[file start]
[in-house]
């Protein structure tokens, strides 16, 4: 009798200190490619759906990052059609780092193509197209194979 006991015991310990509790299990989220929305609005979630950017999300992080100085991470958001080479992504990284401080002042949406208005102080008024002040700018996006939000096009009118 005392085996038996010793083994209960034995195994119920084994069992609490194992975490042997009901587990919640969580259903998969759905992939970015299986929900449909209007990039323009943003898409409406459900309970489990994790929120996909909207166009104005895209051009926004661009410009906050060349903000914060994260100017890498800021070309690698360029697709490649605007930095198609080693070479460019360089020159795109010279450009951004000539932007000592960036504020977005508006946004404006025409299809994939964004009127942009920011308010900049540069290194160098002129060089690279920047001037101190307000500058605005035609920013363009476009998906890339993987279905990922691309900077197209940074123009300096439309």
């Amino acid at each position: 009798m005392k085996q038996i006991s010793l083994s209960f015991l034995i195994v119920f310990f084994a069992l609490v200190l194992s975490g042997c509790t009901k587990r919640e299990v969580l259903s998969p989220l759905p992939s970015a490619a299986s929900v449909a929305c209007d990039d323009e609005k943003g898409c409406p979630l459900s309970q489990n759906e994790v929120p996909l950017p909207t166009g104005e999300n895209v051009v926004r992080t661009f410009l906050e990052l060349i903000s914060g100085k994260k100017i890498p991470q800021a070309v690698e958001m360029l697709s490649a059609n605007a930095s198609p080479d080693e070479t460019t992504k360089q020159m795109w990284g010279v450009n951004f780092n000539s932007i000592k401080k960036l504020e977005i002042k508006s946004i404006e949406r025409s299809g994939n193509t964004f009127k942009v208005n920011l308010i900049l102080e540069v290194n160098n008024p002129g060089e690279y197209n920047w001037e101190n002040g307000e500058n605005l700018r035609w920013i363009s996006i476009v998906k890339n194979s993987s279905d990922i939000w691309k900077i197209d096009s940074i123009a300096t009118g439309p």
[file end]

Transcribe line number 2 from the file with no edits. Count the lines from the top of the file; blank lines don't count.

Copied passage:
């Protein structure tokens, strides 16, 4: 009798200190490619759906990052059609780092193509197209194979 006991015991310990509790299990989220929305609005979630950017999300992080100085991470958001080479992504990284401080002042949406208005102080008024002040700018996006939000096009009118 005392085996038996010793083994209960034995195994119920084994069992609490194992975490042997009901587990919640969580259903998969759905992939970015299986929900449909209007990039323009943003898409409406459900309970489990994790929120996909909207166009104005895209051009926004661009410009906050060349903000914060994260100017890498800021070309690698360029697709490649605007930095198609080693070479460019360089020159795109010279450009951004000539932007000592960036504020977005508006946004404006025409299809994939964004009127942009920011308010900049540069290194160098002129060089690279920047001037101190307000500058605005035609920013363009476009998906890339993987279905990922691309900077197209940074123009300096439309």